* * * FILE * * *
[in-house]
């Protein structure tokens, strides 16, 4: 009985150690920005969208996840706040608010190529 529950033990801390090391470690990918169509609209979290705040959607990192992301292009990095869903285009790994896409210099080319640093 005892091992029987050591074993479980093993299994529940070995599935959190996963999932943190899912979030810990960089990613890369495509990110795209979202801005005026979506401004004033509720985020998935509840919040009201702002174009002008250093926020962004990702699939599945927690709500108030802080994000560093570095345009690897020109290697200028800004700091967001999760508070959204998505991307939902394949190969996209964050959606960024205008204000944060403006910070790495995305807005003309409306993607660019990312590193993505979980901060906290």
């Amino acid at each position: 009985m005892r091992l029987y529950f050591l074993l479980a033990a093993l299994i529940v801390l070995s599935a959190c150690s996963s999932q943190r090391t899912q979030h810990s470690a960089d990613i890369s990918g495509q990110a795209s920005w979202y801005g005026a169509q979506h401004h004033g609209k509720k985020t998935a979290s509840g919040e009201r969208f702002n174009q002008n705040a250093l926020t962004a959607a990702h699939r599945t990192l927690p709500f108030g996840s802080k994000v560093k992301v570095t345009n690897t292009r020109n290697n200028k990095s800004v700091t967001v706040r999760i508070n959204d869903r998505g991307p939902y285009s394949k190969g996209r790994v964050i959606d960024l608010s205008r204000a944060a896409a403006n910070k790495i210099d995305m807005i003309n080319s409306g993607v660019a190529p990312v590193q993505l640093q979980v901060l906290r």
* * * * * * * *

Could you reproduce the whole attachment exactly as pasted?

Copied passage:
[in-house]
């Protein structure tokens, strides 16, 4: 009985150690920005969208996840706040608010190529 529950033990801390090391470690990918169509609209979290705040959607990192992301292009990095869903285009790994896409210099080319640093 005892091992029987050591074993479980093993299994529940070995599935959190996963999932943190899912979030810990960089990613890369495509990110795209979202801005005026979506401004004033509720985020998935509840919040009201702002174009002008250093926020962004990702699939599945927690709500108030802080994000560093570095345009690897020109290697200028800004700091967001999760508070959204998505991307939902394949190969996209964050959606960024205008204000944060403006910070790495995305807005003309409306993607660019990312590193993505979980901060906290």
């Amino acid at each position: 009985m005892r091992l029987y529950f050591l074993l479980a033990a093993l299994i529940v801390l070995s599935a959190c150690s996963s999932q943190r090391t899912q979030h810990s470690a960089d990613i890369s990918g495509q990110a795209s920005w979202y801005g005026a169509q979506h401004h004033g609209k509720k985020t998935a979290s509840g919040e009201r969208f702002n174009q002008n705040a250093l926020t962004a959607a990702h699939r599945t990192l927690p709500f108030g996840s802080k994000v560093k992301v570095t345009n690897t292009r020109n290697n200028k990095s800004v700091t967001v706040r999760i508070n959204d869903r998505g991307p939902y285009s394949k190969g996209r790994v964050i959606d960024l608010s205008r204000a944060a896409a403006n910070k790495i210099d995305m807005i003309n080319s409306g993607v660019a190529p990312v590193q993505l640093q979980v901060l906290r």